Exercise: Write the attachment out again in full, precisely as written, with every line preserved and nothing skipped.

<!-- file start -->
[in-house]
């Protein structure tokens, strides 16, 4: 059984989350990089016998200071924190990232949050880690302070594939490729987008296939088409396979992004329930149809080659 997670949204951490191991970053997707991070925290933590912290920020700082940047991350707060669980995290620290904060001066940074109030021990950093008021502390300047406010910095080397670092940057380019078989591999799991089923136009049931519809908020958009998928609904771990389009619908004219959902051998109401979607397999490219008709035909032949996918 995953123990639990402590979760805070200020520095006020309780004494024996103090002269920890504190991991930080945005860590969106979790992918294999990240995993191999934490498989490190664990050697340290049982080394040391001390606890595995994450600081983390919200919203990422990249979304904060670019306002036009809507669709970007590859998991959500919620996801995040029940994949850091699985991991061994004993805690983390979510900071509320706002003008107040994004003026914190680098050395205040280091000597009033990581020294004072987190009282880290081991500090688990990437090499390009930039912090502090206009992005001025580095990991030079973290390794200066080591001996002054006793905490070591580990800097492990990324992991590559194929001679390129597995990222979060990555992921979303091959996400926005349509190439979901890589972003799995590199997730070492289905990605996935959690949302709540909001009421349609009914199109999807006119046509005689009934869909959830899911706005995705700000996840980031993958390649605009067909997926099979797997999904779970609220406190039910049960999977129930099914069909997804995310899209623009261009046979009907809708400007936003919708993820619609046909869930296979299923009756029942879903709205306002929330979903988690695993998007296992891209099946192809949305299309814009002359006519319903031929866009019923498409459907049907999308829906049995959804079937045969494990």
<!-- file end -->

[in-house]
């Protein structure tokens, strides 16, 4: 059984989350990089016998200071924190990232949050880690302070594939490729987008296939088409396979992004329930149809080659 997670949204951490191991970053997707991070925290933590912290920020700082940047991350707060669980995290620290904060001066940074109030021990950093008021502390300047406010910095080397670092940057380019078989591999799991089923136009049931519809908020958009998928609904771990389009619908004219959902051998109401979607397999490219008709035909032949996918 995953123990639990402590979760805070200020520095006020309780004494024996103090002269920890504190991991930080945005860590969106979790992918294999990240995993191999934490498989490190664990050697340290049982080394040391001390606890595995994450600081983390919200919203990422990249979304904060670019306002036009809507669709970007590859998991959500919620996801995040029940994949850091699985991991061994004993805690983390979510900071509320706002003008107040994004003026914190680098050395205040280091000597009033990581020294004072987190009282880290081991500090688990990437090499390009930039912090502090206009992005001025580095990991030079973290390794200066080591001996002054006793905490070591580990800097492990990324992991590559194929001679390129597995990222979060990555992921979303091959996400926005349509190439979901890589972003799995590199997730070492289905990605996935959690949302709540909001009421349609009914199109999807006119046509005689009934869909959830899911706005995705700000996840980031993958390649605009067909997926099979797997999904779970609220406190039910049960999977129930099914069909997804995310899209623009261009046979009907809708400007936003919708993820619609046909869930296979299923009756029942879903709205306002929330979903988690695993998007296992891209099946192809949305299309814009002359006519319903031929866009019923498409459907049907999308829906049995959804079937045969494990």